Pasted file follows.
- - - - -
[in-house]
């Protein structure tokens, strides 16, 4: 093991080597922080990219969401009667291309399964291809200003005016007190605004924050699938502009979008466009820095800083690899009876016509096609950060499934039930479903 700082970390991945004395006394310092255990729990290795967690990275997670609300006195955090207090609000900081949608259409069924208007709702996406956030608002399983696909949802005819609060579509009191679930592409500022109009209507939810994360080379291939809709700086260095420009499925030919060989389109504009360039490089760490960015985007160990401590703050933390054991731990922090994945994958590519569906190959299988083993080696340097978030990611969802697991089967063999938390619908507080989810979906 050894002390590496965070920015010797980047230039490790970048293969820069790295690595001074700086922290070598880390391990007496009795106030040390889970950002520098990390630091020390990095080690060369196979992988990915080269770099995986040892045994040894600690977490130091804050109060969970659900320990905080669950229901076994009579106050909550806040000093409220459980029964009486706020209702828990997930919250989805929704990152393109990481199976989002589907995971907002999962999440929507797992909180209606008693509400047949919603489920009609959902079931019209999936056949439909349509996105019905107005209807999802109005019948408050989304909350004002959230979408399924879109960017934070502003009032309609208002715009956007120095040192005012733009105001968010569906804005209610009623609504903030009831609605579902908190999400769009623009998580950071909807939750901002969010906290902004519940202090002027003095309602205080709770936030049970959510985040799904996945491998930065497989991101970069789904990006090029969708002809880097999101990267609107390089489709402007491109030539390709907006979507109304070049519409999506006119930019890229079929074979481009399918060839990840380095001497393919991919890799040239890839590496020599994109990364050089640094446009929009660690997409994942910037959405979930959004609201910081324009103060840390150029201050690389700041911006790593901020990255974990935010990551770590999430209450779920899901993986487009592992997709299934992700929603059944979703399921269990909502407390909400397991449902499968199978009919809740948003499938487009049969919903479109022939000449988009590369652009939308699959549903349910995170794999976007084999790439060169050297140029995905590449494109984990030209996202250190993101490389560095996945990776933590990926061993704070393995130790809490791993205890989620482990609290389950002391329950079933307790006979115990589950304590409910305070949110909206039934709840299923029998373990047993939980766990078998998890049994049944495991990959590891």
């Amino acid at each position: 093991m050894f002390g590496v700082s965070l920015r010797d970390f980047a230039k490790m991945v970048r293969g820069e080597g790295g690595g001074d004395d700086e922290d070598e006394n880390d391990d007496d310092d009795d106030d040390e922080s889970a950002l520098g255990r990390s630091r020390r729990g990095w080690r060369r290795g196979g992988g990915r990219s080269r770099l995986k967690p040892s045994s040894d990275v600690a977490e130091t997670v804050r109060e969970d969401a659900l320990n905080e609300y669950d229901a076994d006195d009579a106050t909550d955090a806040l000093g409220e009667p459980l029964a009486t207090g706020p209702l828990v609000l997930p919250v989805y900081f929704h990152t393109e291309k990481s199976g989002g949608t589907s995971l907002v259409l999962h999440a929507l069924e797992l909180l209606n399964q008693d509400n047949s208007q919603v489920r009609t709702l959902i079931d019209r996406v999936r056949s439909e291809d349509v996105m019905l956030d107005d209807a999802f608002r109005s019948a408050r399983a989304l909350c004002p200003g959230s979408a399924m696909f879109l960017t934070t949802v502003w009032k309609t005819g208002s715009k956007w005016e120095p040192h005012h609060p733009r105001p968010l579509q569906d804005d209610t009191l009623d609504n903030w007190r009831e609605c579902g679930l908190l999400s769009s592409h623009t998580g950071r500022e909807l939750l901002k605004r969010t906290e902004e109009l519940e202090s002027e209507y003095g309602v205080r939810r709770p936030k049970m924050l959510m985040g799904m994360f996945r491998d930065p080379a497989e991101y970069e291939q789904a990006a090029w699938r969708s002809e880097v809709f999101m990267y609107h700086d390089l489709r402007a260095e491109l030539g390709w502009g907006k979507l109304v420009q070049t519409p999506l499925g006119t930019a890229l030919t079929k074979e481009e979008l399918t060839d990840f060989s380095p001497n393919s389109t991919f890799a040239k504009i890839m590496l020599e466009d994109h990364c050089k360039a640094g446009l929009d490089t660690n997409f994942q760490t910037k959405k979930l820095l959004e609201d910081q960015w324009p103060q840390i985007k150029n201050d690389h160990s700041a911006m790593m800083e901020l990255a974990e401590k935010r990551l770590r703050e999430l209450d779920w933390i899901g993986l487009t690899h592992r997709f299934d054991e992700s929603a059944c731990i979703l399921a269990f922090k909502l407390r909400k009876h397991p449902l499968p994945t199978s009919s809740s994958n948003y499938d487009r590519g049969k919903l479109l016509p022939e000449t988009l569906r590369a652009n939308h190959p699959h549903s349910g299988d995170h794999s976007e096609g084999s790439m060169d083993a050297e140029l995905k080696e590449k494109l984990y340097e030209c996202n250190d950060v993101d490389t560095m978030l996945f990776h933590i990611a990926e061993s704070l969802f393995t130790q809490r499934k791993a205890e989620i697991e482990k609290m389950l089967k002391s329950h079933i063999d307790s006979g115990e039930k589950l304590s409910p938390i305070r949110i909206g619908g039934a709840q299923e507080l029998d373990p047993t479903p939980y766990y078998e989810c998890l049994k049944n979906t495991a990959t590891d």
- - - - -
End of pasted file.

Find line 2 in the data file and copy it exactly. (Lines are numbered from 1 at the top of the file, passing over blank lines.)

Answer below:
């Protein structure tokens, strides 16, 4: 093991080597922080990219969401009667291309399964291809200003005016007190605004924050699938502009979008466009820095800083690899009876016509096609950060499934039930479903 700082970390991945004395006394310092255990729990290795967690990275997670609300006195955090207090609000900081949608259409069924208007709702996406956030608002399983696909949802005819609060579509009191679930592409500022109009209507939810994360080379291939809709700086260095420009499925030919060989389109504009360039490089760490960015985007160990401590703050933390054991731990922090994945994958590519569906190959299988083993080696340097978030990611969802697991089967063999938390619908507080989810979906 050894002390590496965070920015010797980047230039490790970048293969820069790295690595001074700086922290070598880390391990007496009795106030040390889970950002520098990390630091020390990095080690060369196979992988990915080269770099995986040892045994040894600690977490130091804050109060969970659900320990905080669950229901076994009579106050909550806040000093409220459980029964009486706020209702828990997930919250989805929704990152393109990481199976989002589907995971907002999962999440929507797992909180209606008693509400047949919603489920009609959902079931019209999936056949439909349509996105019905107005209807999802109005019948408050989304909350004002959230979408399924879109960017934070502003009032309609208002715009956007120095040192005012733009105001968010569906804005209610009623609504903030009831609605579902908190999400769009623009998580950071909807939750901002969010906290902004519940202090002027003095309602205080709770936030049970959510985040799904996945491998930065497989991101970069789904990006090029969708002809880097999101990267609107390089489709402007491109030539390709907006979507109304070049519409999506006119930019890229079929074979481009399918060839990840380095001497393919991919890799040239890839590496020599994109990364050089640094446009929009660690997409994942910037959405979930959004609201910081324009103060840390150029201050690389700041911006790593901020990255974990935010990551770590999430209450779920899901993986487009592992997709299934992700929603059944979703399921269990909502407390909400397991449902499968199978009919809740948003499938487009049969919903479109022939000449988009590369652009939308699959549903349910995170794999976007084999790439060169050297140029995905590449494109984990030209996202250190993101490389560095996945990776933590990926061993704070393995130790809490791993205890989620482990609290389950002391329950079933307790006979115990589950304590409910305070949110909206039934709840299923029998373990047993939980766990078998998890049994049944495991990959590891």